'We Are No Longer A Liberal Democracy': Author R Raj Rao Speaks At Launch Of His Fifth Novel 'Mahmud And Ayaz' In Pune

'We Are No Longer A Liberal Democracy': Author R Raj Rao Speaks At Launch Of His Fifth Novel 'Mahmud And Ayaz' In Pune

Described as funny, subversive, provocative, and wonderfully rude, 'Mahmud and Ayaz' draws inspiration from the legendary love story of Sultan Mahmud of Ghazni and his Turkish slave-cum-lover Ayaz

Gaurav KadamUpdated: Saturday, April 06, 2024, 03:29 PM IST
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Author R Raj Rao | Anand Chaini

Prof R Raj Rao's fifth novel, 'Mahmud and Ayaz', was launched on Friday in Pune, attended by several of Rao's former colleagues, students, and admirers of his writing.

Described as funny, subversive, provocative, and wonderfully rude, the novel draws inspiration from the legendary love story of Sultan Mahmud of Ghazni and his Turkish slave-cum-lover Ayaz. It follows the journey of Mahmud Fakhar, a young, casually radicalised Muslim man who, after failing to qualify for the IAS, finds a temporary teaching job in a second-rate college. Bereaved after his entire family dies in the 2015 Hajj stampede, Mahmud's life takes an unexpected turn when he encounters a homeless Hindu lad, the illegitimate son of a tamasha dancer. Mahmud hires him as his domestic servant, converts him to Islam, renames him Ayaz, and thus begins their affair. Their unconventional life together leads to a series of journeys to Somnath, Kashmir, and back to Mumbai when one of them is on his deathbed.

As the host of the launch, this author had the pleasure of asking questions to Rao, ensuring the conversation remained spoiler-free. Here is an excerpt from our discussion:

Could you introduce the book to the audience?

I consider this novel to be my most ambitious work yet because it delves into history, a departure from my previous works. Historically themed narratives demand thorough research, for I am not a historian by training. However, my interest was kindled when I read and taught the book 'Same-Sex Love in India: Readings from Literature and History' by Ruth Vanita and Saleem Kidwai.

While iconic love stories such as those of Romeo and Juliet, Laila and Majnu, Heer and Ranjha, and Shirin and Farhad are well-known, the book sheds light on a lesser-known same-sex legendary love affair between Sultan Mahmud and Ayaz. This revelation was eye-opening for me, especially considering the societal norms and taboos of the time.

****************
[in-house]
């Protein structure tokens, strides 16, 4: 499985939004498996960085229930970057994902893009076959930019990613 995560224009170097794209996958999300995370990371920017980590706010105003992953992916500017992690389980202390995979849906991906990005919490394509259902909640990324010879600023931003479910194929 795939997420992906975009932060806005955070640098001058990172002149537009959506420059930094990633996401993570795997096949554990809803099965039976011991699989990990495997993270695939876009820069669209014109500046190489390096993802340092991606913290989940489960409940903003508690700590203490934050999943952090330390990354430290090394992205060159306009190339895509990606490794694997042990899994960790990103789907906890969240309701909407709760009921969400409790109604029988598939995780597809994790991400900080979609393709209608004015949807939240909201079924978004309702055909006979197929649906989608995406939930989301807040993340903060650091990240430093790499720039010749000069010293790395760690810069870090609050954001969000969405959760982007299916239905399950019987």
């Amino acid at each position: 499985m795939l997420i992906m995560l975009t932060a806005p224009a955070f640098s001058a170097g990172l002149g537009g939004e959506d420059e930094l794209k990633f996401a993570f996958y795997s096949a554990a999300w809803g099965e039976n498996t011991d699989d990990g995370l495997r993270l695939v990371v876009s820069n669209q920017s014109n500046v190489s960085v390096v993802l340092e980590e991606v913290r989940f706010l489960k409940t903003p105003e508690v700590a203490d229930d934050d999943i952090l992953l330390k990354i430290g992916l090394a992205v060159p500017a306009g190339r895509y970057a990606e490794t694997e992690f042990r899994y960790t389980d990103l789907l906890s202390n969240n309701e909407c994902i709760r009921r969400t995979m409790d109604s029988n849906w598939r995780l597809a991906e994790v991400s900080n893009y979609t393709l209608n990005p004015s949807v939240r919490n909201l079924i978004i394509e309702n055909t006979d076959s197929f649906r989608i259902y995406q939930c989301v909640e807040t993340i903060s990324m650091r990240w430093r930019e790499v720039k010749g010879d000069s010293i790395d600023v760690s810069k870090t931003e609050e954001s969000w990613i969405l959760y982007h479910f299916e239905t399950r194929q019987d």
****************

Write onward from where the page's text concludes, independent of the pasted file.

What struck me about their story was its unusual happy ending, a rarity in tales of heterosexual love of that era. This irony, juxtaposed with the societal attitudes towards homosexuality, fascinated me and compelled me to explore further.

I find history interesting not in isolation, but in its connections to the present. Thus, I chose to use the story of Sultan Mahmud and Ayaz as a backdrop and weave it into a contemporary love story set in my native city, Bombay, which I refuse to call Mumbai. Initially, I wasn't sure of how to go about blending historical narrative with modern-day realities, but it ultimately became a rewarding journey.

What kind of research did you do for the novel?

Internet and libraries are valuable resources, but I feel that a writer must visit the locales being used in the novel. For instance, I visited Somnath in Gujarat, a significant setting in the novel, just before the 2020 lockdown. Immersing myself in the atmosphere and nuances of the locale firsthand was essential. I firmly believe in blending travel with research, so I often incorporate visits to novel locations into my travels. During the section set in Kashmir, I spent 15 days there, living on houseboats and absorbing the essence of the region.

Authenticity is paramount in my writing. I remember Salman Rushdie implying in 'Midnight's Children' that Kurla station in Bombay is on the Western line but it's actually on the Central line. You don't want readers to accuse you of inauthenticity.

Was it difficult to get the novel published?

I received a message from my publisher, Ravi Singh, saying the novel was promising. During my visit to Delhi in February 2022, we met and discussed plans to release the book by May. However, in 2023, Singh expressed his concerns. He said if we published the book as it is we would either end up in jail, or the courts, or be dead. Consequently, he advised me to tone down certain elements and remove specific content.

This led to a delay in the publication process, but eventually, the novel is here. Remarkably, only a few sections were removed, primarily those deemed contentious in the current socio-political climate. As most of us would agree, we are no longer a liberal democracy.

In your novel, there are instances where another writer might have aimed to evoke emotional responses from the reader, but you chose not to. Can you elaborate on this?

Different writers have their own aesthetics. There are broadly two types of fiction — that which merely entertains, and that which disturbs and offends. Certainly, my job is to entertain, but also to shock and offend people, and jolt them out of their complacency. Only then is some change possible. Writing, whether fiction or non-fiction, is a utopian pursuit. We, who become writers, are not satisfied with the world as we know it; we have a vision for a better world and we try to achieve it through writing. I mean, if you're only going to write about things that are familiar to people, why should they bother reading it?

Did Mahmud really love Ayaz, or was it purely to secure his finances?

What is love? Everyone who claims they are in love with one another is obviously using each other. So, I don't think there is any such thing as pure love. Love is opportunism and self-interest, so why blame Ayaz? What's a heterosexual marriage if not the same thing?

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